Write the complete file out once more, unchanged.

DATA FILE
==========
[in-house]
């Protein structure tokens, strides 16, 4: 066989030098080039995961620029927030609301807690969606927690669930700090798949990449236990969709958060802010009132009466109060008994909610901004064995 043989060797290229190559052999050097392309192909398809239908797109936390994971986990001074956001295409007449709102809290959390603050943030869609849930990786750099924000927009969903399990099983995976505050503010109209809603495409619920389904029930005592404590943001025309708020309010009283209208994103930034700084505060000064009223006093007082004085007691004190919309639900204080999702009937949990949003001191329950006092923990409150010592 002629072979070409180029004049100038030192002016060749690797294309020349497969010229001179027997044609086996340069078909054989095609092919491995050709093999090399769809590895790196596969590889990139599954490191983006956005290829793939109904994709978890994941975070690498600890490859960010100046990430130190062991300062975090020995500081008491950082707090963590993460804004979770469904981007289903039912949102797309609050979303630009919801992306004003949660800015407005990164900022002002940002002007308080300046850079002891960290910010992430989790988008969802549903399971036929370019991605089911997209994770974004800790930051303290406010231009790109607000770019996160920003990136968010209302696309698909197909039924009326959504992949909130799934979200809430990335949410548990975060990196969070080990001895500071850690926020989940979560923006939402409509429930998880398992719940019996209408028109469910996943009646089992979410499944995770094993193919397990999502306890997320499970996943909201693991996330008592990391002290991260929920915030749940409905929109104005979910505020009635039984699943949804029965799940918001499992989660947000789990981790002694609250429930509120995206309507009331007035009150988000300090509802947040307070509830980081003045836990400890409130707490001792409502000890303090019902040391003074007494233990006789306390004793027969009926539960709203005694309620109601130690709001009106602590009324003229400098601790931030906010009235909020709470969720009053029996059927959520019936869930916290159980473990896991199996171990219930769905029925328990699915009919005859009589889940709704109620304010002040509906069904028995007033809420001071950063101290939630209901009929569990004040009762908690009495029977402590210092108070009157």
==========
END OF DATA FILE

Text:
[in-house]
């Protein structure tokens, strides 16, 4: 066989030098080039995961620029927030609301807690969606927690669930700090798949990449236990969709958060802010009132009466109060008994909610901004064995 043989060797290229190559052999050097392309192909398809239908797109936390994971986990001074956001295409007449709102809290959390603050943030869609849930990786750099924000927009969903399990099983995976505050503010109209809603495409619920389904029930005592404590943001025309708020309010009283209208994103930034700084505060000064009223006093007082004085007691004190919309639900204080999702009937949990949003001191329950006092923990409150010592 002629072979070409180029004049100038030192002016060749690797294309020349497969010229001179027997044609086996340069078909054989095609092919491995050709093999090399769809590895790196596969590889990139599954490191983006956005290829793939109904994709978890994941975070690498600890490859960010100046990430130190062991300062975090020995500081008491950082707090963590993460804004979770469904981007289903039912949102797309609050979303630009919801992306004003949660800015407005990164900022002002940002002007308080300046850079002891960290910010992430989790988008969802549903399971036929370019991605089911997209994770974004800790930051303290406010231009790109607000770019996160920003990136968010209302696309698909197909039924009326959504992949909130799934979200809430990335949410548990975060990196969070080990001895500071850690926020989940979560923006939402409509429930998880398992719940019996209408028109469910996943009646089992979410499944995770094993193919397990999502306890997320499970996943909201693991996330008592990391002290991260929920915030749940409905929109104005979910505020009635039984699943949804029965799940918001499992989660947000789990981790002694609250429930509120995206309507009331007035009150988000300090509802947040307070509830980081003045836990400890409130707490001792409502000890303090019902040391003074007494233990006789306390004793027969009926539960709203005694309620109601130690709001009106602590009324003229400098601790931030906010009235909020709470969720009053029996059927959520019936869930916290159980473990896991199996171990219930769905029925328990699915009919005859009589889940709704109620304010002040509906069904028995007033809420001071950063101290939630209901009929569990004040009762908690009495029977402590210092108070009157």